I wish I had a magic cure all for all grief, but that would involve bringing our loved ones back to us, which unfortunately isn’t possible. For me, in the beginning, having people around was what helped the most. I wanted to be alone to wallow in my misery, but my friends and family wouldn’t let me. Now, I look back and realize my own grieving process could have gone a far different route, and I’m so grateful for everyone for literally being around all the time. Maybe that will help your daughter, since you mentioned the lunches. Maybe arrange with her friends and family, schedule people to pay calls, even if it’s just sitting together. But getting out of the house is better. Another thing that has helped me has been carving new traditions, and doing new things, instead of following the routines we once had when we were a family of four. This includes such little things as going to different restaurants and driving a different route to work.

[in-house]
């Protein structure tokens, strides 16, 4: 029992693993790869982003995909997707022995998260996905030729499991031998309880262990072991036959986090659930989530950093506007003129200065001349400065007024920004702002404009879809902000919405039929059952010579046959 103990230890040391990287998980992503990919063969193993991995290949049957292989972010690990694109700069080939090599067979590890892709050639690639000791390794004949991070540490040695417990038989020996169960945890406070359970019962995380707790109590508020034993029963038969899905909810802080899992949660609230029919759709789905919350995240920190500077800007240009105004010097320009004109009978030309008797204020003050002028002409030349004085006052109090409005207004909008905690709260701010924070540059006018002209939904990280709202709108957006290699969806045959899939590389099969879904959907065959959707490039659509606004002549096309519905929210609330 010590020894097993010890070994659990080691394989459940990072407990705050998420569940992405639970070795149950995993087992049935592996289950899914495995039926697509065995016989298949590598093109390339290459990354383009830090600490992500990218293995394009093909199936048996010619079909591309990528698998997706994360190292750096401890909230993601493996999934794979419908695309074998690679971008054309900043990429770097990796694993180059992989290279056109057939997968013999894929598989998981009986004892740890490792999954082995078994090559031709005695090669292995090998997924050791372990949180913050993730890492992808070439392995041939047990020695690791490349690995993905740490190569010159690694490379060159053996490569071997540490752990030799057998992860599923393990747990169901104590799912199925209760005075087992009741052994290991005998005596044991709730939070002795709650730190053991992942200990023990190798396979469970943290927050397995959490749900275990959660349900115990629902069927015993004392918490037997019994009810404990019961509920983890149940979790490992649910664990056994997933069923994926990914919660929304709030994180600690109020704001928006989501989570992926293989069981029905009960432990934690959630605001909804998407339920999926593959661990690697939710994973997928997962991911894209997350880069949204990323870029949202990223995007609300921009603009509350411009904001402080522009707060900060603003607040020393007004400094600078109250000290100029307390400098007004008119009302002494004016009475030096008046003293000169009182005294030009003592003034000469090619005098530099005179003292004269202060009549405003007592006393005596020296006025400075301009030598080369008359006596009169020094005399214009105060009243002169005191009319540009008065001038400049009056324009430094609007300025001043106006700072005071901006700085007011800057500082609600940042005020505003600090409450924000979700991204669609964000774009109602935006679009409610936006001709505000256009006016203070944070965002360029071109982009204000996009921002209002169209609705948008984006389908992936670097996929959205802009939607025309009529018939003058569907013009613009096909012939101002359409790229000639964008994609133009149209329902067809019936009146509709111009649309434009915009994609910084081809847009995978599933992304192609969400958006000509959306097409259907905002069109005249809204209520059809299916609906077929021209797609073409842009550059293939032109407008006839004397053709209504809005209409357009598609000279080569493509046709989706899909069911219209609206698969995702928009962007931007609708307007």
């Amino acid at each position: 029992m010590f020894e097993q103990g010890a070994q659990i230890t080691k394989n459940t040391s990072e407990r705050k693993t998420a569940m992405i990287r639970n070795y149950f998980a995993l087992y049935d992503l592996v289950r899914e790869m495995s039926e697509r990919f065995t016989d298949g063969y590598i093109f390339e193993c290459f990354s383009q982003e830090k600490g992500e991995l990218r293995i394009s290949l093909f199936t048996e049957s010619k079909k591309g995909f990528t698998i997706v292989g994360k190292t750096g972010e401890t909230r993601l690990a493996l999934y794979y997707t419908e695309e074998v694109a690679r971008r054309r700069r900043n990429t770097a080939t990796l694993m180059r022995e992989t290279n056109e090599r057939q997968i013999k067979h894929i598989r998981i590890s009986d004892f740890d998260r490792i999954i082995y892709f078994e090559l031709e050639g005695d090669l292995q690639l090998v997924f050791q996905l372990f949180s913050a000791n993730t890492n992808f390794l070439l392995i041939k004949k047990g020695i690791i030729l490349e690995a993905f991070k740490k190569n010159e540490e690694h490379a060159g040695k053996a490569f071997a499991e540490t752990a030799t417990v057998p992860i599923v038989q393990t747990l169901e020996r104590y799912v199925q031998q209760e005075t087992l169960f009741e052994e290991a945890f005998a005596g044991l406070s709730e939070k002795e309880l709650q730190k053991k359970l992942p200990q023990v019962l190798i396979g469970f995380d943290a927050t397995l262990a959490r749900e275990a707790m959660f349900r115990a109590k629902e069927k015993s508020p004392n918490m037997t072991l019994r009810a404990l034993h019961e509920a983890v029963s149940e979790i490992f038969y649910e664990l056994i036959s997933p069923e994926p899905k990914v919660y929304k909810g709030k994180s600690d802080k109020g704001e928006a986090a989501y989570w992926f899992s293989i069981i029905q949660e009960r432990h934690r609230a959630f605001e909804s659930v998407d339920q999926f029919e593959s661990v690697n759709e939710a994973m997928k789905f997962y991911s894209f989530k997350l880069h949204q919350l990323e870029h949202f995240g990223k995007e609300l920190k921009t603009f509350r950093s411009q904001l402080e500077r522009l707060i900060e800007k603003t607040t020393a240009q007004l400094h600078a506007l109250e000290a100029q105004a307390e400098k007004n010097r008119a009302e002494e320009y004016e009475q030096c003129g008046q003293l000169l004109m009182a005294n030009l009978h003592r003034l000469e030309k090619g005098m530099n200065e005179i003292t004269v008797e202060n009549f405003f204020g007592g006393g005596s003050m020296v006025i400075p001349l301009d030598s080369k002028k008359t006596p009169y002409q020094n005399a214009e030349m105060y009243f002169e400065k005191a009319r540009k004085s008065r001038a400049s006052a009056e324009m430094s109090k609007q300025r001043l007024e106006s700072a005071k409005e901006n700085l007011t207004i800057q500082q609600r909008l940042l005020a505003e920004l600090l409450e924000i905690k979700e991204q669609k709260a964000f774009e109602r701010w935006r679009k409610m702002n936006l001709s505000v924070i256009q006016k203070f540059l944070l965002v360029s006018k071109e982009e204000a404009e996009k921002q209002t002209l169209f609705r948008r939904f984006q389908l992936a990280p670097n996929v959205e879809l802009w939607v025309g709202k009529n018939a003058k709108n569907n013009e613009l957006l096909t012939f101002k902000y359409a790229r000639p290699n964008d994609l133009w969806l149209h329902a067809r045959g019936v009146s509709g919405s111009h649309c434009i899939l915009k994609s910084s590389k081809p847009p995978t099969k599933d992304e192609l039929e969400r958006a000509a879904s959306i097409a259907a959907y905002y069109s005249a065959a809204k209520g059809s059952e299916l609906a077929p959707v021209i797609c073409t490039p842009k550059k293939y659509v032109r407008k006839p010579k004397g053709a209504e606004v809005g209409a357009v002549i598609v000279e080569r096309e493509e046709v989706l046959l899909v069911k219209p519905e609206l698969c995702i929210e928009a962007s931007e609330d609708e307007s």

I hope we’ve helped in some small way. And I truly hope your daughter can find a way to learn (again) how to find joy in this world. ~ Tami

      • Beth Carter says:

        Great advice. We can all also take comfort in not being alone. I love your suggestions, Tami. See how you’re already helping others through your own grief? You’re amazing. Big hugs.

  3. kayhynn says:

    So sorry for your loss. I just lost my husband at the end of January; my mother-in-law lost her only son. It’s definitely not easy. Take it day by day or minute by minute. Much love to you and yours.

  4. Beth Carter says:

    I’m so sorry for your loss, Tami. I can feel your pain through the horrific loss of my niece. It’s hard to find comforting words for such a big hole. Just know you have many friends in this community.

    On another note, thanks for the Mardi Gras background. I learned some things. We were just invited to a Fat Tuesday party and didn’t even know what/when it was!

  5. Dear Tami, your blog post took me down like a bullet. I am so sorry for your loss. From here on in every time I hear the words Mardi Gras I will think of you and your blond headed boy. Thank you for sharing something so personal. Hugs!